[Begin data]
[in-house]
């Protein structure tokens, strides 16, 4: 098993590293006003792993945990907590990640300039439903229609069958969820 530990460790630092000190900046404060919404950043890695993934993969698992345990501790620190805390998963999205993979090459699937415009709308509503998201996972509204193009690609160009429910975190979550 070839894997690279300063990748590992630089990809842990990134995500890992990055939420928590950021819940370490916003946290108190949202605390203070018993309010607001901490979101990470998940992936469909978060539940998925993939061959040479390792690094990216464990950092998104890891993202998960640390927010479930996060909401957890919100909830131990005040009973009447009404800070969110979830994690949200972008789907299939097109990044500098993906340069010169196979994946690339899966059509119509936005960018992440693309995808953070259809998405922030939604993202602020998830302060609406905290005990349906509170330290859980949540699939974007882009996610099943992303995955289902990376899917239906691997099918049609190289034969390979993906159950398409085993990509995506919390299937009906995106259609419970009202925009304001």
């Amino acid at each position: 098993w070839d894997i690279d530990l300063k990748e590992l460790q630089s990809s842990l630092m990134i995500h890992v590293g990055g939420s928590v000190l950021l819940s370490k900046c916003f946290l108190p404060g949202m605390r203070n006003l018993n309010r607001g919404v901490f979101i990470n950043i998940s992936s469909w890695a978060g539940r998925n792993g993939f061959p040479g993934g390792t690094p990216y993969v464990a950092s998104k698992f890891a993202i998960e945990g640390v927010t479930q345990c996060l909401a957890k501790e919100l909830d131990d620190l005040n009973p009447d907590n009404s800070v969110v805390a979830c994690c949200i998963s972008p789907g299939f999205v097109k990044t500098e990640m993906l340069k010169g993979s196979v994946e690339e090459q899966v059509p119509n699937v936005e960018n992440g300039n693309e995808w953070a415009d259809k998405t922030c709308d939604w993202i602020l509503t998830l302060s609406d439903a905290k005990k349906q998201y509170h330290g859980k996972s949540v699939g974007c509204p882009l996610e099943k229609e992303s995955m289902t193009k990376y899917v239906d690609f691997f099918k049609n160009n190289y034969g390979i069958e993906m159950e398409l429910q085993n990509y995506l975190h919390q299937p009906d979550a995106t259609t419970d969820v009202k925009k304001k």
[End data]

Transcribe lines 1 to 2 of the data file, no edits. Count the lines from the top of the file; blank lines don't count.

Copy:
[in-house]
């Protein structure tokens, strides 16, 4: 098993590293006003792993945990907590990640300039439903229609069958969820 530990460790630092000190900046404060919404950043890695993934993969698992345990501790620190805390998963999205993979090459699937415009709308509503998201996972509204193009690609160009429910975190979550 070839894997690279300063990748590992630089990809842990990134995500890992990055939420928590950021819940370490916003946290108190949202605390203070018993309010607001901490979101990470998940992936469909978060539940998925993939061959040479390792690094990216464990950092998104890891993202998960640390927010479930996060909401957890919100909830131990005040009973009447009404800070969110979830994690949200972008789907299939097109990044500098993906340069010169196979994946690339899966059509119509936005960018992440693309995808953070259809998405922030939604993202602020998830302060609406905290005990349906509170330290859980949540699939974007882009996610099943992303995955289902990376899917239906691997099918049609190289034969390979993906159950398409085993990509995506919390299937009906995106259609419970009202925009304001």